on the road
WITH ROBERT WOLF
Robert Wolf began his search for America at the age of seventeen when, inspired by the writings of Jack Kerouac and Carl Sandburg, he ran away from an affluent home in New Canaan, Connecticut. Wolf sought out experiences among the nation’s working classes in areas of the country that had not yet caught up with the modern world. “There were two reasons I left,” Wolf told Pasatiempo. “One: having grown up in such a conformist community as New Canaan and feeling as though I lived in a straitjacket out there. There was a code; you were supposed to go to college, get a goodpaying job, get married, retire, then everyone lives happily ever after. It was a fantasy. On the other hand, from an early age — probably through the influence of movies and TV shows — I became fascinated with the West. When I was in high school I subscribed to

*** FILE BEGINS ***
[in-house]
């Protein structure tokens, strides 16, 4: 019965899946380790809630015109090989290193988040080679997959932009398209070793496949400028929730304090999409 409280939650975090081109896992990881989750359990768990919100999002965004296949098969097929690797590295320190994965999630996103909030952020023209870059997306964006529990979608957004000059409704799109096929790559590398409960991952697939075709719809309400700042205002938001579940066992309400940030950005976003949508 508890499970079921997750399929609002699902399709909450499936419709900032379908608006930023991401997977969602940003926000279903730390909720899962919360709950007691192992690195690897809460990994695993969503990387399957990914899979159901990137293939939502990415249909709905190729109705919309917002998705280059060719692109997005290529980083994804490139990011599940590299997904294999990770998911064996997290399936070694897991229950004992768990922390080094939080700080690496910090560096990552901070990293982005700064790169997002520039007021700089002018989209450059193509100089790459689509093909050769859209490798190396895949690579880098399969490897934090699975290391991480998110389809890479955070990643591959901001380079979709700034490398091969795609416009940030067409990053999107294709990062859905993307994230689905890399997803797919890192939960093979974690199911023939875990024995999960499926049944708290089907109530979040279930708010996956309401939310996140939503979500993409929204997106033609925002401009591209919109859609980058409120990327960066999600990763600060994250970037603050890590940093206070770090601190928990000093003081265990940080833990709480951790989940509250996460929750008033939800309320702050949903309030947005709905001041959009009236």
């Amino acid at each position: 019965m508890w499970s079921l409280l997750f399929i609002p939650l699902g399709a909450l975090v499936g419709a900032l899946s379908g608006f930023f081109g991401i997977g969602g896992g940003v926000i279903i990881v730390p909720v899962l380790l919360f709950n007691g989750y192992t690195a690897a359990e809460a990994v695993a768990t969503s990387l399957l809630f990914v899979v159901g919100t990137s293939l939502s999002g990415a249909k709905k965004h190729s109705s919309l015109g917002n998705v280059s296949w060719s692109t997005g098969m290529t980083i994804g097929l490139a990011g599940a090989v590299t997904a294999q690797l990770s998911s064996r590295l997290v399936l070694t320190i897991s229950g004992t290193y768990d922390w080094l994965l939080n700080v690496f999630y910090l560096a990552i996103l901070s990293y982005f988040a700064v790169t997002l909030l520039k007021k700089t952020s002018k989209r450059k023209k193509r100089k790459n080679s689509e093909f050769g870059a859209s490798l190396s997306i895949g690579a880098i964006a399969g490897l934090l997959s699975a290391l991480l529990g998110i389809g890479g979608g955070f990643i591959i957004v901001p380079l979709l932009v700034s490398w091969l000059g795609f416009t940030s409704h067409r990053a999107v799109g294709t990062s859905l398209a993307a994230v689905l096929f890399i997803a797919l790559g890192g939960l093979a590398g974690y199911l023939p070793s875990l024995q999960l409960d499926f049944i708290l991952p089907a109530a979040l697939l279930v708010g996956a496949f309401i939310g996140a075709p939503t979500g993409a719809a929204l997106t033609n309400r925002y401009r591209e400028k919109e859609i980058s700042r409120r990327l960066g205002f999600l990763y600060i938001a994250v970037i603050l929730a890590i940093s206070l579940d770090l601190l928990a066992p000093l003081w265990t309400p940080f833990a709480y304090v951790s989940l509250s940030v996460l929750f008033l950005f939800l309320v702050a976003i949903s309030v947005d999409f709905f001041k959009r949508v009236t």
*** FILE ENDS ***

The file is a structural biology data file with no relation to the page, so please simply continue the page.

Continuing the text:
Arizona Highways. I had this great longing. That combined with the TV show Route 66 and Kerouac’s On
the Road — all these influences got me on the road.” In the prologue to his new book In Search of America, Wolf writes, “I determined to go in search of the American soul and look for it, not among businessmen and their wives (I had plenty of exposure to them growing up) but among farmers, ranchers, welders, fishermen, auto mechanics.” It was the beginning of a quest that would lead him — by train, by car, by bus, and on foot — on an odyssey into small backwaters with distinctive regional cultures. “In these backwaters — Hispanic villages, Iowa farms, Texas Panhandle and Tennessee Delta towns — I have found most of my close friends, the people with whom I am most simpatico,” he writes.